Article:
Scientists have discovered a galaxy five billion light-years away, using CSIRO’s newest radio telescope, the Australian SKA Pathfinder (ASKAP) and the radio-quiet Murchison Radio-astronomy Observatory (MRO) in remote Western Australia.
The team led by CSIRO’s Dr James Allison used a special technique to detect a change in radio waves coming from within the bright centre of the galaxy PKS B1740-517, located near the Ara constellation. The five-billion-year-old radio emission was stamped with the ‘imprint’ of hydrogen gas it had travelled through on its way to Earth. The gas absorbs some of the emission, creating a tiny dip in the signal.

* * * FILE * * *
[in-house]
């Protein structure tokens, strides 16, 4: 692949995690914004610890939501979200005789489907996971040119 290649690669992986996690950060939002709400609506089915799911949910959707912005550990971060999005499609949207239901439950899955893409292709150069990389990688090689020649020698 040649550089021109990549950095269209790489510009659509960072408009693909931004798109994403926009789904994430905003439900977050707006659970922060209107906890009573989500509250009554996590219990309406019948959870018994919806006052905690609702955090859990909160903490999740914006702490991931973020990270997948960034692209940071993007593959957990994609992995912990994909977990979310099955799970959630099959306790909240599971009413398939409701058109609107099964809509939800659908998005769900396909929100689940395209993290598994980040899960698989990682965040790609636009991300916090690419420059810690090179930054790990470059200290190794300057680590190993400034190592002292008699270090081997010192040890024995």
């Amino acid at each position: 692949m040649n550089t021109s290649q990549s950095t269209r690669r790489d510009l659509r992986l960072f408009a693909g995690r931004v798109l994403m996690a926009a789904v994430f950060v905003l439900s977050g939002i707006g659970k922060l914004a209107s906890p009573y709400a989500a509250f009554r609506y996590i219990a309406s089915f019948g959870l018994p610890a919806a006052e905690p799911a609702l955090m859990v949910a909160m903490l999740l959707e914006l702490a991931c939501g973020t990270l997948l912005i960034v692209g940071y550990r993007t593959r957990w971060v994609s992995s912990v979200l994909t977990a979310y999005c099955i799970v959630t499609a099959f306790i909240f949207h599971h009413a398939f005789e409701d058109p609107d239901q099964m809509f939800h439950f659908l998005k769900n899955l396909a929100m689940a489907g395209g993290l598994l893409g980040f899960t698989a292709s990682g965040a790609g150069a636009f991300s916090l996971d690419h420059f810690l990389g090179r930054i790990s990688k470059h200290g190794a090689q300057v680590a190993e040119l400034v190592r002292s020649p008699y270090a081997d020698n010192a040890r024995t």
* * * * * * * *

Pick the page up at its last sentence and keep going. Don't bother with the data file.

AARNet is proud to support CSIRO and the radio-astronomy research community by providing data links between instruments such as the ASKAP telescope and high-performance computing facilities. This discovery is the first of many scientific outcomes for the ASKAP project, which AARNet has been supporting for some time.
The researchers will now use the absorption technique with ASKAP to find hundreds of galaxies that are up to ten billion light years away and determine how much hydrogen gas they contain.
“These latest research findings are demonstrating that ASKAP can do what other telescopes can’t,” Dr Allison said.
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